BUDAPEST, Hungary, July 31- Jenson Button marked his 200th Grand Prix with a reminder of his class on Sunday when he drove his McLaren to a stirring victory in a chaotic and incident-filled Hungarian Grand Prix.
The 31-year-old Briton, who started third on the grid, made the most of some wretched ill-fortune for his team-mate and compatriot Lewis Hamilton in changing wet-dry-wet-dry conditions to record his second win of the year and the 11th of his career.
“It’s a great moment, all round a major weekend. For some rason I like these conditions,” said Button of the slippery track.
Championship leader Sebastian Vettel of Red Bull was second with Ferrari’s Fernando Alonso in third.
Back on the circuit where he claimed his first F1 win in 2006, for Honda, Button revelled in the demanding circumstances which saw a record 88 pits stops. Given a celebratory cake before the race on Saturday, he ate it with relish.
Hamilton, having started second, led for long periods after taking early control, but was caught out by a succession of strategic errors – when he chose the wrong tyres in rapidly-changing weather – and a harsh stewards’ decision to give him a drive-through penalty after he forced Paul Di Resta off the track.
“The better man won today,” said Hamilton who finished fourth ahead of Red Bull’s Mark Webber.
“The team have done a fantastic job. It’s a fantastic way to go into the (summer) break. We would have liked a one-two, I let the team down a little bit but we will be back.”
In spite of his second place, Vettel was able to increase his lead in the drivers’ title race as his nearest rivals finished behind him.
The German now has 234 points, 85 ahead of Webber with Hamilton, Alonso and Button bunched up behind. Red Bull lead the constructors’ table with 383 points ahead of in-form McLaren on 280.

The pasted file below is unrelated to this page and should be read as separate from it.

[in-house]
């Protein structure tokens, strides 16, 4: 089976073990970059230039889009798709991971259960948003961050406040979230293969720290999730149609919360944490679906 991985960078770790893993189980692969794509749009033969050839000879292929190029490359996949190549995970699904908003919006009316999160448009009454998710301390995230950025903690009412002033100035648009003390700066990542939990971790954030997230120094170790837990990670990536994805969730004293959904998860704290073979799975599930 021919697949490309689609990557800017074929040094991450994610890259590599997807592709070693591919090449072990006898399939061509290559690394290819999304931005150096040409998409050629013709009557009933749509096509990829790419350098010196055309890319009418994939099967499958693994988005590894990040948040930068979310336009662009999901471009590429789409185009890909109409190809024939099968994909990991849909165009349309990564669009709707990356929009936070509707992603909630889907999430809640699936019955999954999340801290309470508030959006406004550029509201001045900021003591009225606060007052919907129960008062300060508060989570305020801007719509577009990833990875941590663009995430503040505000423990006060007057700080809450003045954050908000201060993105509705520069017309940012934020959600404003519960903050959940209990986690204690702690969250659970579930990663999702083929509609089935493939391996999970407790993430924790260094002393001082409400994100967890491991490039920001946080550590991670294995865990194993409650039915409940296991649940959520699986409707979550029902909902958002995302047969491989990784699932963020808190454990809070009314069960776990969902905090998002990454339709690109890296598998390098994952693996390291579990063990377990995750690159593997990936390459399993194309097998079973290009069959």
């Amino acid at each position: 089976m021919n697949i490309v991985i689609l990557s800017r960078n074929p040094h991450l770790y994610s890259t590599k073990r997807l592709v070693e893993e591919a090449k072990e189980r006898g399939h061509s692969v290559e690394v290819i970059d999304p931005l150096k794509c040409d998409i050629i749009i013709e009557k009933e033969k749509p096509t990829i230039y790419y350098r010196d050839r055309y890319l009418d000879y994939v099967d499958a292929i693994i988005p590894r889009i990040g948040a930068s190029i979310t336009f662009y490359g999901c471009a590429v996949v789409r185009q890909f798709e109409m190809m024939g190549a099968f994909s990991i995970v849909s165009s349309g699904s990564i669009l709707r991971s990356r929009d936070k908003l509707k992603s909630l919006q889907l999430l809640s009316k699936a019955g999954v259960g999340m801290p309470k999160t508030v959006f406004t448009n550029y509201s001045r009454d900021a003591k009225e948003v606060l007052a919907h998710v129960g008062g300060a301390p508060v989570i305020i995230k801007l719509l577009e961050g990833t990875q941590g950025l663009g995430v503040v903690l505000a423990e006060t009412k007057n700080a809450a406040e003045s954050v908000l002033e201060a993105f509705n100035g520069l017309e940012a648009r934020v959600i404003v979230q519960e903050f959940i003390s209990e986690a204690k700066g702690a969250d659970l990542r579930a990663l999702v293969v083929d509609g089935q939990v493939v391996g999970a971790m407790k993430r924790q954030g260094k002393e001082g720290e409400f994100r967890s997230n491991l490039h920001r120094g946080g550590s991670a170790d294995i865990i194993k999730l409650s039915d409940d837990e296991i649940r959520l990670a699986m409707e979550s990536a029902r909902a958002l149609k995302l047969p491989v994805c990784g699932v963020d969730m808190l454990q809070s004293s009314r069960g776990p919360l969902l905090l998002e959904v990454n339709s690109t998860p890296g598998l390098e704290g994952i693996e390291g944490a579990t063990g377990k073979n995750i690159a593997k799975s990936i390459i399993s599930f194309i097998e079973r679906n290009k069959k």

Brazilian Felipe Massa came sixth in the second Ferrari with impressive British rookie Di Resta seventh for Force India.
Seven-times champion German Michael Schumacher, 42, was forced to retire in his Mercedes with gearbox problems.
On a damp, overcast and cool day of pre-race drizzle, the teams all chose to start on intermediate tyres and hope for improving weather. On the formation lap, however, they were all slipping and sliding as they made their way to the grid for the start on the 75th anniversary of the first Hungarian race.
When the lights went out, Vettel made the most of his eighth pole of the year to lead through the opening corners while, behind him, Hamilton resisted a charge from Button as a wall of spray shrouded the field in the initial roar of action.
The lack of grip created a host of incidents as the race settled down before the opening round of pit-stops.
Hamilton, driving with great control, challenged Vettel several times before passing him at the start of lap five. He soon pulled clear and had a five-second lead by lap ten when Webber was the first to pit for slick tyres.
Button and then Hamilton followed in successive laps, Button making the most of his ‘under cut’ strategic decision by passing Vettel on lap 14.
Webber also profited from his early stop and by lap 18 he was up to fourth behind the two leading McLarens and his Red Bull partner Vettel.
Tyre strategy became all important and it worked against Hamilton who, once German Nick Heidfeld had retired after a dramatic blaze when his Renault blew up, chose to continue on super-soft ‘option’ tyres when others went for the harder ‘prime’ tyres.
Alonso also chose the options and all seemed well until lap 47 when Hamilton spun as rain fell at turn six, the Englishman rejoining with a vivid spin just in front of Di Resta, who took smart avoiding action.
Button took the lead, but during several of laps of exciting racing lost and regained it as Hamilton fought back to take control before pitting again for intermediates – another bad decision as the rain stopped.
Controversially he was then punished with a drive-through penalty for rejoining the race in front of Di Resta after his spin.
Hamilton battled back for fourth but it was his teammate Button who stole the day.